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Health

The Needle-Free Future of Medicine

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If you’re afraid of needles, here’s some good news: you may not always be stuck with getting shots. At present, injections are the best way to deliver certain kinds of drugs. For example, vaccines and drugs like insulin are made of large molecules that you can’t take orally because they would break down in your digestive tract. Some antibiotic and antiviral medications are also given as injections for this reason. But needles suck. About 10 percent of patients who need regular injections don’t comply with their doctors’ instructions, according to 3M, partly because self-administering injections is difficult and painful. And injectable drugs are a hassle, too: they have to be stored at cold temperatures and have a limited shelf life. That’s why biotech companies around the world are working on needle-free ways to deliver these drugs, with everything from high-tech pills to simple do-it-yourself patches.

Go Go Gadget Pill

Instead of getting an injection, you may one day be able to take a normal-looking pill that works more like a James Bond gadget. The drug is stored inside tiny needles made of sugar, inside a polymer coating that keeps it from breaking down in your digestive tract too soon. Once the "robotic pill" reaches your intestine, its protective polymer coating dissolves, along with a valve separating two tiny compartments inside the pill. One is filled with citric acid, the other with baking soda, and they react to create carbon dioxide – just like those tabletop volcanoes you made in elementary school.

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Screenshot via InCube Labs and Rani Therapeutics The carbon dioxide inflates a tiny balloon, which pushes the tiny sugar needles into the wall of your intestine, where they detach and release the drug into your bloodstream. The rest of the pill just passes right out with your poop. But it’s going to be a while before this futuristic pill is available, and there are no guarantees it will make it to the market at all. Pharmaceutical company Novartis is working on the technology with Rani Therapeutics, but they don’t plan to test its feasibility for another year and a half to two years.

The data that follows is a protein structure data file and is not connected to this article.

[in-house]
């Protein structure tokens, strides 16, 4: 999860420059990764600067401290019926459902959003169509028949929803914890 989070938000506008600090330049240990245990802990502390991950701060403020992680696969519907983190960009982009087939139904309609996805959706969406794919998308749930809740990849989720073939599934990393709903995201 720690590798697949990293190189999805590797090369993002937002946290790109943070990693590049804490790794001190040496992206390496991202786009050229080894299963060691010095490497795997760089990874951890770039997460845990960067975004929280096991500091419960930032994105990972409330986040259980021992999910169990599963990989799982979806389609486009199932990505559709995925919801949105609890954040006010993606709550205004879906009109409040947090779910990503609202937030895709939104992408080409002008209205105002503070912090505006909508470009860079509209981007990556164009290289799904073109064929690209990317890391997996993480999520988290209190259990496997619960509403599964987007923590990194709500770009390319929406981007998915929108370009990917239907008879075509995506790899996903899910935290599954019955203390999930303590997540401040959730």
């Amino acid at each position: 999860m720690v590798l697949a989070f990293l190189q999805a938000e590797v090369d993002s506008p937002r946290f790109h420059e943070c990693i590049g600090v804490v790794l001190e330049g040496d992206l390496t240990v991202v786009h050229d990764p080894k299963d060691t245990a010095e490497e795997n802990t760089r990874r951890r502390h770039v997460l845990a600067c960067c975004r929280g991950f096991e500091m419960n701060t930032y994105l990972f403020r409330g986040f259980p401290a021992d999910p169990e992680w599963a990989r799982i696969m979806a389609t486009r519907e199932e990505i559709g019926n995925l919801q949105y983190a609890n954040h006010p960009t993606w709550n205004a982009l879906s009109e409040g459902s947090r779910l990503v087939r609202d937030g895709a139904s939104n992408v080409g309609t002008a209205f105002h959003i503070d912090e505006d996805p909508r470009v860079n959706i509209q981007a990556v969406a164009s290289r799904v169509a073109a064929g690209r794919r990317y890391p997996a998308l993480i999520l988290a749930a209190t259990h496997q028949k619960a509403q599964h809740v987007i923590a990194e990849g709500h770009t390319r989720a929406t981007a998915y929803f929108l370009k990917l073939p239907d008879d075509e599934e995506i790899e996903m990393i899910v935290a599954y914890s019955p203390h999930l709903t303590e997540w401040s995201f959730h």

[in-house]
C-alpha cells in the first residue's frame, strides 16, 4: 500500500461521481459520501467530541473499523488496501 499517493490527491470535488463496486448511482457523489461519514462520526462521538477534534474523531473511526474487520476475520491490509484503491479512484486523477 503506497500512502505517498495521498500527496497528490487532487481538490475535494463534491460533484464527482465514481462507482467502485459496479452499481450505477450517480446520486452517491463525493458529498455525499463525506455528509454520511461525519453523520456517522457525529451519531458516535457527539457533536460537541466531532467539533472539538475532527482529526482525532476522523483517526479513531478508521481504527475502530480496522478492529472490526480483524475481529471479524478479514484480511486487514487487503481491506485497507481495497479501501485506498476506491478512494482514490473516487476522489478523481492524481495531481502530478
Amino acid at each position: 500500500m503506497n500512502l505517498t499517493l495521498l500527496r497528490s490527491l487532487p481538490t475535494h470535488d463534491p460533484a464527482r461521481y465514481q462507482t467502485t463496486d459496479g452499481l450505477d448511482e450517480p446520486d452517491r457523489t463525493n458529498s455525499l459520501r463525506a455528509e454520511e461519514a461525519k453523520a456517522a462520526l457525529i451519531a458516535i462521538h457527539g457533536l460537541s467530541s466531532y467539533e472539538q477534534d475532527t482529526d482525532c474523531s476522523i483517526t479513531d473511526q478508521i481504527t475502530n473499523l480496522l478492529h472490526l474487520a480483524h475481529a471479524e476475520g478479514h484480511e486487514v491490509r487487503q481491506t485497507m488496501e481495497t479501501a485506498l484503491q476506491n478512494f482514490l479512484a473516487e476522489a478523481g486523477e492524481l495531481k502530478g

Just Say “Ah”

A less exotic pill is under development by a pharmaceutical company called Catalent. They have been working on putting vaccines into freeze-dried tablets that will dissolve under your tongue in about five seconds. Then, the molecules that make up the drug or vaccine diffuse through the membrane under your tongue and into your bloodstream. Catalent has already tested their tablet version of the flu vaccine in mice. (Which, yes, meant making a very tiny tablet and putting it under the mouse’s tiny tongue. “This is an art in itself,” researcher Robert Smith told industry publication C&EN.) More importantly, Catalent says that its Zydis tablets have a shelf life of up to four years at room temperature. That’s a big improvement on liquid vaccines, which have to be kept cold and quickly expire. Though keeping drugs refrigerated isn’t a problem in most developed countries, in remote and underdeveloped places it’s a challenge that often keeps people from getting important vaccines.

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The CDC microneedle patch.

Press On

Another approach being tried out is patches. The U.S. Centers for Disease Control (CDC) is working with Georgia Institute of Technology on one such patch, about a centimeter square. Though it looks like a small bandage, it sticks to the skin not with adhesive, but with 100 tiny needles. Each “microneedle” is less than a millimeter long and made of a mixture of polymer, sugars, and the vaccine itself. When you press the patch onto your skin, those microneedles dissolve into your bloodstream. The patch’s simplicity could make it easier to deliver vaccinations in remote areas where healthcare workers are scarce. The lack of needles also helps reduce workers’ risk of exposure to blood-borne disease. The CDC has tested a patch version of the malaria vaccine on monkeys, and it produced a strong response from their immune systems. Now, the agency is planning human trials – but not until 2017.